In what has become a Nowruz
tradition, Azerbaijan's president participated in
an egg-breaking competition with two popular
characters associated with the spring holiday. And
this year, as in previous years, Ilham Aliyev got
the best of Kosa (Beardless) and Kechal
In Azerbaijan, a former
part of the Persian Empire where Nowruz has deep
roots, the president has for years used the
Persian New Year as an occasion to highlight his
public image by visiting
Baku's old town and lighting
a traditional Nowruz fire.
It could be
written off as fun and games, but in many areas of
the world where Nowruz is celebrated, the politics
of the holiday can be serious business.
There are cases where regimes, whether
religious or not, have regarded Nowruz as a threat
to their dominance and banned the holiday
altogether. There are others where minority groups
have identified themselves with the holiday and
turned it into an unofficial national symbol. And
there are those instances where even the date of
the holiday has been subjected to the will of
But in no place is the
politics of Nowruz more evident than in Iran.
Pre-Islamic Iran is the cradle of Nowruz,
where it is believed to have been a holiday of the
ancient Zoroastrian religion. It is so deeply
rooted in the Iranian tradition and has such a
powerful influence that even the Islamic
Revolution of 1979 could not ban it. An official
six-day holiday in Iran - and 14-day vacation for
schools - Nowruz has nevertheless been under
constant fire from Muslim clerics, who call it
Ironically, the rejection of
Nowruz has united fundamentalist Shi'ite Muslims
in Iran and Sunnis in Afghanistan in their disdain
of national traditions.
attitude, however, is more ambiguous toward
Nowruz. While the supreme leader, Ayatollah Ali
Khamenei, has issued repeated fatwas, or religious
edicts, saying that Nowruz "has no religious basis
and will create a lot of damage and [moral]
corruption," he is also the first to officially
mark the beginning of Nowruz with a national
Iran's conservative president,
Mahmud Ahmadinejad, has exploited Khamenei's mixed
message. Seeing that ordinary Iranians have always
considered Nowruz a powerful national symbol that
transcends religion and goes back into Persia's
millennia-long history, he has used Nowruz to
present himself as a nationalist and gain more
public sympathy in his power struggle with the
The Iranian president has
also seized the day as a tool of regional
influence. He has invited neighboring Armenia's
president to visit Tehran to attend Nowruz
celebrations, for example. And this year he was
joining Afghan President Hamid Karzai in
Tajikistan to participate in Nowruz festivities.
For the more than 30 million Kurds
scattered across several countries including
Turkey, Iraq, Iran and Syria, Nowruz has long been
a symbol of their struggle for national identity
and unity. The celebration of Nowruz was only
legalized in Turkey in 2000 under pressure from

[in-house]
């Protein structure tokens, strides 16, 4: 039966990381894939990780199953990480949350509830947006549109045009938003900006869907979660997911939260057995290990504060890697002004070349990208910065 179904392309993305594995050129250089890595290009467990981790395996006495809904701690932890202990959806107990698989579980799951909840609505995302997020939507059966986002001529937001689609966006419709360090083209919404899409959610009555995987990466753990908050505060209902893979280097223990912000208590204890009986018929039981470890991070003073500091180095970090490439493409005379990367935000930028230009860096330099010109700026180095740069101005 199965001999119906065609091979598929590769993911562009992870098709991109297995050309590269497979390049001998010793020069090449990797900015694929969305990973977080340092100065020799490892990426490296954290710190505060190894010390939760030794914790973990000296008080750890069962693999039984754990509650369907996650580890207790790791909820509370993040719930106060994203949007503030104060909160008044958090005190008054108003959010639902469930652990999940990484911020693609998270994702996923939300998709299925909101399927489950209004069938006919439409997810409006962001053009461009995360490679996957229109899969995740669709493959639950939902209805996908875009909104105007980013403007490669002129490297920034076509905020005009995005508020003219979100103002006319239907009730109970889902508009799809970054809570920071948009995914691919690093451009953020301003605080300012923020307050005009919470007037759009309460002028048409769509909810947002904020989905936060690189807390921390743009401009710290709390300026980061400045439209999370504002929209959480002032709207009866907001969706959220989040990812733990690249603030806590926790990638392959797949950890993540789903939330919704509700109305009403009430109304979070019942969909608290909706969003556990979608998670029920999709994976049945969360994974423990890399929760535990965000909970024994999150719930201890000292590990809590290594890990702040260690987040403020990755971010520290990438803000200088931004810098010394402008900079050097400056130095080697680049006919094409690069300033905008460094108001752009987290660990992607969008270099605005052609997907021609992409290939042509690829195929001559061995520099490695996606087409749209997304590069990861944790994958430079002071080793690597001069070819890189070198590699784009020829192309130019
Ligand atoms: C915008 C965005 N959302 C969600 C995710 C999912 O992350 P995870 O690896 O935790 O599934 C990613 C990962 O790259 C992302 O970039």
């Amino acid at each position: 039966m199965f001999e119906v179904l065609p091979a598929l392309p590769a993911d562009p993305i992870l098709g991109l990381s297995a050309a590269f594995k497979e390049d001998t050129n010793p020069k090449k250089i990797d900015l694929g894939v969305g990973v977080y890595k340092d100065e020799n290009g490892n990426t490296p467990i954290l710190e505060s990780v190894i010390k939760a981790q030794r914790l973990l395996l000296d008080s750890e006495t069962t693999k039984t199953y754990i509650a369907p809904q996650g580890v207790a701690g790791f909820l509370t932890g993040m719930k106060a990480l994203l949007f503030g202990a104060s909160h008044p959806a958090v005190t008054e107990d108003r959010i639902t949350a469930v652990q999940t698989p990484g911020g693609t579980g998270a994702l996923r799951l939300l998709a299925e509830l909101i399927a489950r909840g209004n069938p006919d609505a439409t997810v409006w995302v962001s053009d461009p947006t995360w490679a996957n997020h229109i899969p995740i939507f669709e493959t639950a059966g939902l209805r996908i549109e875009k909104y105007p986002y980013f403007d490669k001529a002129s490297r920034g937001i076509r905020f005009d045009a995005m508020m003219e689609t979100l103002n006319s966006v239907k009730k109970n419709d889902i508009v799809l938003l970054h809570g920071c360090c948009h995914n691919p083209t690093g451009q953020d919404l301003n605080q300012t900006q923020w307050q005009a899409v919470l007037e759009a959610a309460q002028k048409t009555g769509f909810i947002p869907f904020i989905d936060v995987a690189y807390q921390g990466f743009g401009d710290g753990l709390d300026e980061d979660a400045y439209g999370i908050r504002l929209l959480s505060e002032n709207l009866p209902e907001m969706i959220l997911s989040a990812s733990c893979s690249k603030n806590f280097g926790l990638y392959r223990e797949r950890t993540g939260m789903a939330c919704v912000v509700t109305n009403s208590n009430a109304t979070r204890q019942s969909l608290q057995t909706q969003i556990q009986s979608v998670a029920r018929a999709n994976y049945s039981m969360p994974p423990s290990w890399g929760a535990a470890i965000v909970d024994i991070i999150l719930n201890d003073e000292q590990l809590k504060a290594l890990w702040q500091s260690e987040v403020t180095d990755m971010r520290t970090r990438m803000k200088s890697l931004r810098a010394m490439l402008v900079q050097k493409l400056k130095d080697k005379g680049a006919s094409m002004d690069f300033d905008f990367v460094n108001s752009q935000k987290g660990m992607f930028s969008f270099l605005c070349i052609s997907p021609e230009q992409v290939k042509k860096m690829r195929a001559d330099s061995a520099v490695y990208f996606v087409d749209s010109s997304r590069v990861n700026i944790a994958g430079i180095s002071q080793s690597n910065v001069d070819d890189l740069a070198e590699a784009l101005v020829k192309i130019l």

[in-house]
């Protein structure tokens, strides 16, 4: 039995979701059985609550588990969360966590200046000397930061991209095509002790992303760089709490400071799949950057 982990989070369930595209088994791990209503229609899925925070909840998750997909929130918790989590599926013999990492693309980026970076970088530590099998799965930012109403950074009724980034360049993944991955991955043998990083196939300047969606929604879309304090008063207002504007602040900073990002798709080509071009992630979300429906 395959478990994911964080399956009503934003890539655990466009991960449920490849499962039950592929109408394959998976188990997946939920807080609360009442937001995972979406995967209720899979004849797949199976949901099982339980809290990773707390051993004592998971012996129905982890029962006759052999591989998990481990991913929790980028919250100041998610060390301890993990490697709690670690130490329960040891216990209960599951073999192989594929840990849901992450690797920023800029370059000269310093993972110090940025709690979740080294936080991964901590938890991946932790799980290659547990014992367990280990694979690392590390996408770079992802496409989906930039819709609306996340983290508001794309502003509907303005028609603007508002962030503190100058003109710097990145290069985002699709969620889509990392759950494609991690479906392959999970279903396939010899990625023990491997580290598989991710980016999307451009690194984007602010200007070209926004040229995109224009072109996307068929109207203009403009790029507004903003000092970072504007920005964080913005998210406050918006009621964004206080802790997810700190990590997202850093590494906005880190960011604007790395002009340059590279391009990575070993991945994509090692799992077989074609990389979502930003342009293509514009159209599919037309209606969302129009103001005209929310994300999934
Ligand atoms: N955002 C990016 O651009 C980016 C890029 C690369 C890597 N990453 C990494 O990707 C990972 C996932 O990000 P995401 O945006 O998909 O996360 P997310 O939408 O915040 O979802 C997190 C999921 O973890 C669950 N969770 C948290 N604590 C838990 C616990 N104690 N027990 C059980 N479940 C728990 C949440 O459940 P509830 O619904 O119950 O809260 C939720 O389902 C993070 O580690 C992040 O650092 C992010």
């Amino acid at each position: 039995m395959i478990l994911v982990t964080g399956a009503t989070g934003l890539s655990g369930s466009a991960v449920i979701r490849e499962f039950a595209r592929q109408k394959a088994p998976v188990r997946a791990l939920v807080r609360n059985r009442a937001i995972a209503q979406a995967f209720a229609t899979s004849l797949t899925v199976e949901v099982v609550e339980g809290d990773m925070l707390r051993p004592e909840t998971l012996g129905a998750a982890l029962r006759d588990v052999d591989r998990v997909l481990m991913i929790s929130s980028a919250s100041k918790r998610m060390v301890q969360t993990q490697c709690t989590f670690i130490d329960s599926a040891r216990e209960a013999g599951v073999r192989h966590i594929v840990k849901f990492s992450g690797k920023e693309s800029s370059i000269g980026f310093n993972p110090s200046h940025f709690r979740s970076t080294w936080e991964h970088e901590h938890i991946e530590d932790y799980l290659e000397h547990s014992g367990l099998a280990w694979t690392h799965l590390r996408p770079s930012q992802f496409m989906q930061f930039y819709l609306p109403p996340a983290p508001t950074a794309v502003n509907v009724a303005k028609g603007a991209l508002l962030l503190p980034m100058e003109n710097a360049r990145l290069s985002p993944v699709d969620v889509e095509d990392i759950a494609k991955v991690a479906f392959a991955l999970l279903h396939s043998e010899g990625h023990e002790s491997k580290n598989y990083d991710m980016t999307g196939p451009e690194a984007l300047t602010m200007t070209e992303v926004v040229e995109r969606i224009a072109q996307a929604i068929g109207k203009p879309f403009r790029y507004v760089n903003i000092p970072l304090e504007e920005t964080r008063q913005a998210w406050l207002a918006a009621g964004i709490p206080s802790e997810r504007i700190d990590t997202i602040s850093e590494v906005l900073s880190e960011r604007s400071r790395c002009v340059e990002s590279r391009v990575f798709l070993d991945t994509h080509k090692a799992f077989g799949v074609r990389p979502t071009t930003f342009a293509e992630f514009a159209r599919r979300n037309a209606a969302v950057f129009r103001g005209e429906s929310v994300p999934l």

the European Union. Turkish authorities also use a
different spelling - Nevruz - and reclaimed it as
a Turkish holiday.
Prime Minister Tayyip
Erdogan's government has also given some cultural
rights to Kurds - who form at least 20% of the
population and celebrate the holiday according to
their own traditions.
surrounding the holiday in Turkey descended into
violence on March 20 when Kurdish protesters
clashed with police trying to prevent Nowruz
festivities in two southeastern towns. At least
nine people were hurt when people in the Turkish
capital, Istanbul, and another city tried to mark
But many Kurds will be
looking toward the autonomous Iraqi region of
Kurdistan, where President Massoud Barzani made
his annual Nowruz address on March 21.
Iraqi Kurds suffered decades of murderous
repression under Saddam Hussein, but even the
Iraqi dictator stopped short of banning Nowruz. He
instead declared an official "Day of the Tree" on
The Nowruz protests in Kurdistan
and southeastern Turkey come amid a year-old
uprising in neighboring Syria, which also has a
strong Kurdish minority.
Bashar al-Assad's embattled regime has promised
that it would allow Kurds to celebrate Nowruz. The
holiday, which the Syrian regime associates with
Kurdish separatism, has been banned since 1963,
when Assad's father came to power.
family is part of the Shi'ite Alawite sect, which
also celebrates Nowruz.
Nowruz was reinstated as an official holiday after
the fall of Taliban in 2011. Even during Taliban
rule, the spirit of Nowruz was so strong among
Afghans that they kept celebrating it discreetly
at home despite an official ban.
insurgents have issued periodic warnings against
the observance of the holiday, and authorities
have been constantly on the watch against possible
bomb attacks during massive Nowruz gatherings in
Kabul and the northern city of Mazar-e Sharif.
In Central Asia's former Soviet republics,
Nowruz has been a recognized official holiday. But
even times of celebration can take on an
authoritarian hue, as in Uzbekistan, where
President Islam Karimov has declared that he alone
can decide when the holiday should start.
RFE/RL's Farda, Iraqi, Afghan and
Azerbajani services contributed to this report.